I haven’t really said how the news of epilepsy affected me too much, so let’s jump into that quickly. At first, I thought I was like an alien. After I found out that epilepsy isn’t curable, I acted like I was fine. But honestly, it's hard waking up everyday knowing that you have this condition that can never be cured, even with the thought of having a “normal” life. Sometimes, I fall into week long funks because I look up treatments that could help. However, the response is always the same. I can barely find any, or the treatments are still in trail. A lot of the treatments aren't guaranteed that they will help, and could even make it worse. It's hard to know that people judge you for something that you can't control. I’ve also had people treat me different after they were told I have epilepsy.
Moving on, I have this burning passion for volleyball. Ever since I became more physically active, my seizures haven't been as bad. But they appear more frequently. It’s terrible that I've never been seizure free. Sometimes I'll have an episode on the court, which makes me miss a ball I could have saved. I've been great volleyball, and I have won plenty championships and awards. But even so, I thrive for being seizure free so I can be exceeding.
It’s been difficult for me to trust others, so I hardly got into relationships a lot. I stress about having things to worry about on my side of the relationship, so it’s a struggle to keep up. One thing I have to worry about is my epilepsy and making sure I take the right amount of medication everyday at the same time. School work is also a pain. Given homework for four days a week, it takes up a lot of time. If I wanted to become dedicated to another person, I would have to give something in my life up. For example, since I play volleyball, I would practice everyday from 6-8. I would never be able to hang out since I usually get home around 4:30, and still have homework to do.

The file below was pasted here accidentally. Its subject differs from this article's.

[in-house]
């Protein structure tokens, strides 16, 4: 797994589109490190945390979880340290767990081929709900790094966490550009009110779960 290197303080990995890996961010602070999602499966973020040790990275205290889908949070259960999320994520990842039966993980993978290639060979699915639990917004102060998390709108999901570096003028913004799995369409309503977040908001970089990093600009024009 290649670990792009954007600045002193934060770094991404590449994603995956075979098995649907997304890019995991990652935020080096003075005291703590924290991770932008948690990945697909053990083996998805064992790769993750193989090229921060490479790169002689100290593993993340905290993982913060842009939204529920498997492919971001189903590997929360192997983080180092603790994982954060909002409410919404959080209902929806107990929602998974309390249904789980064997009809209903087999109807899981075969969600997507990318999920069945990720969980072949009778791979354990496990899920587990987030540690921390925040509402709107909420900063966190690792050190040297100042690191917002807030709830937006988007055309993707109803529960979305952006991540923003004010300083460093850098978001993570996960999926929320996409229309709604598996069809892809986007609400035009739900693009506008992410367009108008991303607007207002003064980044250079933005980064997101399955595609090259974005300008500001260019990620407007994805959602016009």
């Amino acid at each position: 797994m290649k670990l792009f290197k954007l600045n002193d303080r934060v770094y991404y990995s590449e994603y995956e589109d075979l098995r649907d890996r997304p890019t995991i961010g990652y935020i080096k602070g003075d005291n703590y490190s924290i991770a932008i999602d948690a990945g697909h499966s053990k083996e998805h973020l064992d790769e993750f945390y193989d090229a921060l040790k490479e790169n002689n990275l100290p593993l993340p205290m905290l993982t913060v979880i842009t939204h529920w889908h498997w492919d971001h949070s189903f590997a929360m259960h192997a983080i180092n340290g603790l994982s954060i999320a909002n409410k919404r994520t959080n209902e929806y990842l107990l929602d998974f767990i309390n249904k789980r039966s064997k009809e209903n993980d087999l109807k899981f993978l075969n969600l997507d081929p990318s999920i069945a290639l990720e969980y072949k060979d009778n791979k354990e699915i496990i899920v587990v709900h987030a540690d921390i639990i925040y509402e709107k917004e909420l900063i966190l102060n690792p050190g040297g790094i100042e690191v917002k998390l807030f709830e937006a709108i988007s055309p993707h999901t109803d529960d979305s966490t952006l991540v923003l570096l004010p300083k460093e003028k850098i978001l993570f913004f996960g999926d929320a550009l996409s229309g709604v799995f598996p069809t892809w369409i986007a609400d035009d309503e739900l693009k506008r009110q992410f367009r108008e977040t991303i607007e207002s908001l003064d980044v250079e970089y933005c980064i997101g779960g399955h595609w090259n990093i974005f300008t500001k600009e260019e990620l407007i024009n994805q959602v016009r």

Moving on to present day, I still struggle with epilepsy and anxiety.There are still moments where I over think. I've talked to friends, but not all of them helped. I always ask myself, “Why keep venting to a person that doesn't really care?” I have friends who care, and try to help for the most part. Especially the one who edits this. She helped me a lot when I was struggling mentally.
Now, the goals I have for my future life that I'm trying my best to accomplish are graduating early, going to UCLA for their volleyball scholarship or become a doctor, having a good life, and hopefully being at least a week seizure, anxiety attack, and panic attack free. Of course there will be obstacles, and I'm ready for them. I really want to become a better person and help others. That's why I do what I can for people. I feel like that's why I'm here on this earth. Personally, I don't believe in God, I believe in the universe powers all. Writing this really gave me an outlet since no one really understands what epilepsy is like. Since most people reading this knows someone who has this condition or has it themselves, you can relate on a closer level than most people. It's taken me while to figure out what I want to say and exactly how to word it, but in the long run it's worth it as long as people feel like they aren't alone in this world. But this is my never-ending story and I hope whatever you guys are going through you keep in mind that things get better and that you have an outlet."